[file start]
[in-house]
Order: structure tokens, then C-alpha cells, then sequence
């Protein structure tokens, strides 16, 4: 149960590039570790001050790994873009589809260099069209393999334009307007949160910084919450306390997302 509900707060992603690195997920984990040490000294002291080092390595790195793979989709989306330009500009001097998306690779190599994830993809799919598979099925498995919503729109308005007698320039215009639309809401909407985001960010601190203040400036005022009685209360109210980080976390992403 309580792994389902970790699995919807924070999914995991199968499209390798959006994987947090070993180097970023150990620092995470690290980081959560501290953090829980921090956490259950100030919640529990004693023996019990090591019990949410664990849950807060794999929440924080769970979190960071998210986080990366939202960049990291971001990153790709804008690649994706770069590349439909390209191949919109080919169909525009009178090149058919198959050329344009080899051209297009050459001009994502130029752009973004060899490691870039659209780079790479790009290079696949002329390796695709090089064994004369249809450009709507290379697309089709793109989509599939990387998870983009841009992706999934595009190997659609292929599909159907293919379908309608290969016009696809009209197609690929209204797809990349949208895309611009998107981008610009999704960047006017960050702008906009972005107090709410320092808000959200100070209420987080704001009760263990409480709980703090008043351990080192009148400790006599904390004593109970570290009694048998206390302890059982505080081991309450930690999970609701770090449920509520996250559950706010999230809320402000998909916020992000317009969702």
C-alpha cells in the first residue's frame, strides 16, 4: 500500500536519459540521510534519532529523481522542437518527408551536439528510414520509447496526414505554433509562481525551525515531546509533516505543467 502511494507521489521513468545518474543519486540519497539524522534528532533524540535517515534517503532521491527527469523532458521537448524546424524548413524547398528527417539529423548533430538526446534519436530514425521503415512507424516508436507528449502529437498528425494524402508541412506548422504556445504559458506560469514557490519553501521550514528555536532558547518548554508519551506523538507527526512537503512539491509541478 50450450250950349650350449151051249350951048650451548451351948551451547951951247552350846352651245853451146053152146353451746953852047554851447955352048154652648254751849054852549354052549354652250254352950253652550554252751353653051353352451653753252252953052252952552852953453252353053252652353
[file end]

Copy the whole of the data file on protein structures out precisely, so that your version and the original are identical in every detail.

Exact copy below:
[in-house]
Order: structure tokens, then C-alpha cells, then sequence
């Protein structure tokens, strides 16, 4: 149960590039570790001050790994873009589809260099069209393999334009307007949160910084919450306390997302 509900707060992603690195997920984990040490000294002291080092390595790195793979989709989306330009500009001097998306690779190599994830993809799919598979099925498995919503729109308005007698320039215009639309809401909407985001960010601190203040400036005022009685209360109210980080976390992403 309580792994389902970790699995919807924070999914995991199968499209390798959006994987947090070993180097970023150990620092995470690290980081959560501290953090829980921090956490259950100030919640529990004693023996019990090591019990949410664990849950807060794999929440924080769970979190960071998210986080990366939202960049990291971001990153790709804008690649994706770069590349439909390209191949919109080919169909525009009178090149058919198959050329344009080899051209297009050459001009994502130029752009973004060899490691870039659209780079790479790009290079696949002329390796695709090089064994004369249809450009709507290379697309089709793109989509599939990387998870983009841009992706999934595009190997659609292929599909159907293919379908309608290969016009696809009209197609690929209204797809990349949208895309611009998107981008610009999704960047006017960050702008906009972005107090709410320092808000959200100070209420987080704001009760263990409480709980703090008043351990080192009148400790006599904390004593109970570290009694048998206390302890059982505080081991309450930690999970609701770090449920509520996250559950706010999230809320402000998909916020992000317009969702």
C-alpha cells in the first residue's frame, strides 16, 4: 500500500536519459540521510534519532529523481522542437518527408551536439528510414520509447496526414505554433509562481525551525515531546509533516505543467 502511494507521489521513468545518474543519486540519497539524522534528532533524540535517515534517503532521491527527469523532458521537448524546424524548413524547398528527417539529423548533430538526446534519436530514425521503415512507424516508436507528449502529437498528425494524402508541412506548422504556445504559458506560469514557490519553501521550514528555536532558547518548554508519551506523538507527526512537503512539491509541478 50450450250950349650350449151051249350951048650451548451351948551451547951951247552350846352651245853451146053152146353451746953852047554851447955352048154652648254751849054852549354052549354652250254352950253652550554252751353653051353352451653753252252953052252952552852953453252353053252652353